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Exceed definitions

Webster's 1828 Dictionary

EXCEE'D, v.t. [L. excedo; ex and cedo, to pass.
1. To pass or go beyond; to proceed beyond any given or supposed limit, measure or quantity, or beyond any thing else; used equally in a physical or moral sense. One piece of cloth exceeds the customary length or breadth; one man exceeds another in bulk, stature or weight; one offender exceeds another in villainy.
2. To surpass; to excel. Homer exceeded all men in epic poetry. Demosthenes and Cicero exceeded their contemporaries in oratory.
King Solomon exceeded all the kings of the earth for riches and for wisdom. l Kings.10.
EXCEE'D, v.i. To go too far; to pass the proper bounds; to go over any given limit, number or measure.
Forty stripes may he give him, and not exceed. Deutoronomy 25.
1. To bear the greater proportion; to be more or larger.
[This verb is intransitive only by ellipsis.]

WordNet (r) 3.0 (2005)

1: be greater in scope or size than some standard; "Their loyalty exceeds their national bonds" [syn: exceed, transcend, surpass]
2: be superior or better than some standard; "She exceeded our expectations"; "She topped her performance of last year" [syn: exceed, transcend, overstep, pass, go past, top]
3: be or do something to a greater degree; "her performance surpasses that of any other student I know"; "She outdoes all other athletes"; "This exceeds all my expectations"; "This car outperforms all others in its class" [syn: surpass, outstrip, outmatch, outgo, exceed, outdo, surmount, outperform]

Merriam Webster's

verb Etymology: Middle English exceden, from Middle French exceder, from Latin excedere, from ex- + cedere to go Date: 14th century transitive verb 1. to extend outside of <the river will exceed its banks> 2. to be greater than or superior to 3. to go beyond a limit set by <exceeded his authority> intransitive verb 1. obsolete overdo 2. predominate Synonyms: exceed, surpass, transcend, excel, outdo, outstrip mean to go or be beyond a stated or implied limit, measure, or degree. exceed implies going beyond a limit set by authority or established by custom or by prior achievement <exceed the speed limit>. surpass suggests superiority in quality, merit, or skill <the book surpassed our expectations>. transcend implies a rising or extending notably above or beyond ordinary limits <transcended the values of their culture>. excel implies preeminence in achievement or quality and may suggest superiority to all others <excels in mathematics>. outdo applies to a bettering or exceeding what has been done before <outdid herself this time>. outstrip suggests surpassing in a race or competition <outstripped other firms in sales>.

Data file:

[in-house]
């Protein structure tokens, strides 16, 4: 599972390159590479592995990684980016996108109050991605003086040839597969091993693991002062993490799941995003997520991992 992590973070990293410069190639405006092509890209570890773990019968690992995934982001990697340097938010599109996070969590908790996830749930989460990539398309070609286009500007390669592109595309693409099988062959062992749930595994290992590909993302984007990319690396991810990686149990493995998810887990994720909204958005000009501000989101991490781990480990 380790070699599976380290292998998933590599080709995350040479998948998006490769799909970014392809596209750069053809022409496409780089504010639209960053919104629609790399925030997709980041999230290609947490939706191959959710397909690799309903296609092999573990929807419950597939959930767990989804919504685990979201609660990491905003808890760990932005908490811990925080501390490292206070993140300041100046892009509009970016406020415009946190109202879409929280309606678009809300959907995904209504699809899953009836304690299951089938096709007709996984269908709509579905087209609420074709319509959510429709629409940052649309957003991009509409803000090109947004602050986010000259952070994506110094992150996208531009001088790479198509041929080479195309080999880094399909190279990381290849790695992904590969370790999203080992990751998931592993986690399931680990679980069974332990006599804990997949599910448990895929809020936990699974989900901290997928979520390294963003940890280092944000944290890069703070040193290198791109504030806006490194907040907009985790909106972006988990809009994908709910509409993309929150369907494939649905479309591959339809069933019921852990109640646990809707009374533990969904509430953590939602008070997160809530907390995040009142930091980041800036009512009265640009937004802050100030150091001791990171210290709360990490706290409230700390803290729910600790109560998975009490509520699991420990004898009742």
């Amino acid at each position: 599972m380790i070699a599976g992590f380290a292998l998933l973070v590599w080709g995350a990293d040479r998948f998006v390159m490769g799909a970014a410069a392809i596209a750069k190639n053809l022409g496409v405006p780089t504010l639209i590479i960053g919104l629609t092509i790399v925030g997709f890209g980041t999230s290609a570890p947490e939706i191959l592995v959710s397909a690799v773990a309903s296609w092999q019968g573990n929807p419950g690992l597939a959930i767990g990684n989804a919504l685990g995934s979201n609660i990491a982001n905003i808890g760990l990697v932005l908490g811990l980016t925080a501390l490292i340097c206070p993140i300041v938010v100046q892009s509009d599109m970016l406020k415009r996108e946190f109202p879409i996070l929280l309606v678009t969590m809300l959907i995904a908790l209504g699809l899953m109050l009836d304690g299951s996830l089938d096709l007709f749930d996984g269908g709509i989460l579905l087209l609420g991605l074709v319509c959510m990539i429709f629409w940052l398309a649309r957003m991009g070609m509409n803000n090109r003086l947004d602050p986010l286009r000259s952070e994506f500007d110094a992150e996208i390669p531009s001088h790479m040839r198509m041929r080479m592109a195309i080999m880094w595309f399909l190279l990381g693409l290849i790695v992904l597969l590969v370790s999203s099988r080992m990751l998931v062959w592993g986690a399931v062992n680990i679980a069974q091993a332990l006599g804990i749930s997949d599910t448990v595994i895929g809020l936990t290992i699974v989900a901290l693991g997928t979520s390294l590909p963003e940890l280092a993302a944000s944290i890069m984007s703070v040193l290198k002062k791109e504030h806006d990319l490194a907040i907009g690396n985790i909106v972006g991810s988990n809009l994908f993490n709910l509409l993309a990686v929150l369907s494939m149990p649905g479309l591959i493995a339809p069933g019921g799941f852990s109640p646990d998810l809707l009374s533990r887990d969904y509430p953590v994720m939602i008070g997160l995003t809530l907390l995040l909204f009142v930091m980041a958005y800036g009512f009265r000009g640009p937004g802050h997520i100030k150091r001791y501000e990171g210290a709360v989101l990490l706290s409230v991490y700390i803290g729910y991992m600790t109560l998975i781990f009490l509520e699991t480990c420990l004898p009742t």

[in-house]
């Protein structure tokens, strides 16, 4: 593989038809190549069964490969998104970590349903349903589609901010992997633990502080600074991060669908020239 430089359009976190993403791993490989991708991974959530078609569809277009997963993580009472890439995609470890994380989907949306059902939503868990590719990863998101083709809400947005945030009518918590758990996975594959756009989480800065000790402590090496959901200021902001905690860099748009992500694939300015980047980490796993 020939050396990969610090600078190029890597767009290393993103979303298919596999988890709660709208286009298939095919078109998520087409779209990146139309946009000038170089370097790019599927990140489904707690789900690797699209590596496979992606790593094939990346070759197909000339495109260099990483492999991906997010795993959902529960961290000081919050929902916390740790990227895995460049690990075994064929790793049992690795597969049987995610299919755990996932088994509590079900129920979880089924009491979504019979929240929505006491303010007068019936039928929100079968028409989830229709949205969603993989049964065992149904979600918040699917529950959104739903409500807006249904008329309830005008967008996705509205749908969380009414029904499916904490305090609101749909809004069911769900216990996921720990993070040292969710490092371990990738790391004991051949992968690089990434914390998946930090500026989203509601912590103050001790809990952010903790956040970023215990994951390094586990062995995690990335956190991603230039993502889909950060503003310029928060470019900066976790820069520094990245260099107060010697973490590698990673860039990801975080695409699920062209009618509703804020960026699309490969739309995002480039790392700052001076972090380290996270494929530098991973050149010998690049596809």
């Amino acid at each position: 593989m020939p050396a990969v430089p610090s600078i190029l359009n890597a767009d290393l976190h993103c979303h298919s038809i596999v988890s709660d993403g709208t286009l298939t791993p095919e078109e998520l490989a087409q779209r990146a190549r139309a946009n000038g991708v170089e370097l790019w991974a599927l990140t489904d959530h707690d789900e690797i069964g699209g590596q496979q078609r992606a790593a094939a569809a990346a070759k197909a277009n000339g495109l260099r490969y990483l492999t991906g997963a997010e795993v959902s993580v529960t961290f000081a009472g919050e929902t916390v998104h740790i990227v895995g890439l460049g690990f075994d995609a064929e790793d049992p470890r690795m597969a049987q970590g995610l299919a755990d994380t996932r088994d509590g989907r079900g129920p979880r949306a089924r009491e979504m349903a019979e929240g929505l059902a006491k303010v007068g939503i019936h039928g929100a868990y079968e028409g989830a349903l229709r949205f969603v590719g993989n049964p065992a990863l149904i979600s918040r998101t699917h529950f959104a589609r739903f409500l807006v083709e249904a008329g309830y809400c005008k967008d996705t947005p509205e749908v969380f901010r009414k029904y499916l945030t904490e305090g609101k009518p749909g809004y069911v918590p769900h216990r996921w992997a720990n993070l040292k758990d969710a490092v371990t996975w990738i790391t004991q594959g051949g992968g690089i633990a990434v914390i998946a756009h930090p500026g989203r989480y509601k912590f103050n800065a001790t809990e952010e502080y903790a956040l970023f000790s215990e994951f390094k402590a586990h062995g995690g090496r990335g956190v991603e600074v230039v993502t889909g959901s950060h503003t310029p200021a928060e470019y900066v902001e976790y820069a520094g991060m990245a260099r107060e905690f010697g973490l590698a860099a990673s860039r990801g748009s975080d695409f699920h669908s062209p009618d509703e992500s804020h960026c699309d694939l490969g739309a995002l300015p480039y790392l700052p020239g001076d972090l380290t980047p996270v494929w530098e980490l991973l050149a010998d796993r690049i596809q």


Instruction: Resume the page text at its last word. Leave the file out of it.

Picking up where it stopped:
Oxford Reference Dictionary

v.tr. 1 (often foll. by by an amount) be more or greater than (in number, extent, etc.). 2 go beyond or do more than is warranted by (a set limit, esp. of one's instructions or rights). 3 surpass, excel (a person or achievement). Etymology: ME f. OF exceder f. L excedere (as EX-(1), cedere cess- go)

Webster's 1913 Dictionary

Exceed Ex*ceed", v. t. [imp. & p. p. Exceeded; p. pr. & vb. n. Exceeding.] [L. excedere, excessum, to go away or beyond; ex out + cedere to go, to pass: cf. F. exc['e]der. See Cede.] To go beyond; to proceed beyond the given or supposed limit or measure of; to outgo; to surpass; -- used both in a good and a bad sense; as, one man exceeds another in bulk, stature, weight, power, skill, etc.; one offender exceeds another in villainy; his rank exceeds yours. Name the time, but let it not Exceed three days. --Shak. Observes how much a chintz exceeds mohair. --Pope. Syn: To outdo; surpass; excel; transcend; outstrip; outvie; overtop.

Webster's 1913 Dictionary

Exceed Ex*ceed", v. i. 1. To go too far; to pass the proper bounds or measure. ``In our reverence to whom, we can not possibly exceed.'' --Jer. Taylor. Forty stripes he may give him, and not exceed. --Deut. xxv. 3. 2. To be more or greater; to be paramount. --Shak.

Collin's Cobuild Dictionary

(exceeds, exceeding, exceeded) 1. If something exceeds a particular amount or number, it is greater or larger than that amount or number. (FORMAL) Its research budget exceeds $700 million a year... His performance exceeded all expectations. VERB: V n, V n 2. If you exceed a limit or rule, you go beyond it, even though you are not supposed to or it is against the law. (FORMAL) He accepts he was exceeding the speed limit... VERB: V n

Soule's Dictionary of English Synonyms

I. v. a. 1. Transcend, surpass, cap, go beyond. 2. Excel, outdo, outstrip, outvie, surpass, be superior to. II. v. n. 1. Go too far, overstep the proper limit. 2. Be the greater, bear the greater proportion, predominate, preponderate.

Moby Thesaurus

beat, best, better, bulk, bulk large, cap, dare, eclipse, exaggerate, excel, go beyond, go one better, improve on, loom, loom large, outdistance, outdo, outpace, outrank, outreach, outrun, outshine, outsoar, outstep, outstrip, outweigh, overbalance, overbear, overcome, overdo, overextend, overgo, overjump, overleap, overpass, overreach, overrun, overshadow, overshoot, overshoot the field, overshoot the mark, overstep, overstride, overtake, overtop, overwhelm, pass, perfect, predominate, preponderate, presume, prevail, rear, rise above, soar, stand out, superabound, surpass, top, tower, tower above, tower over, transcend, trump, venture


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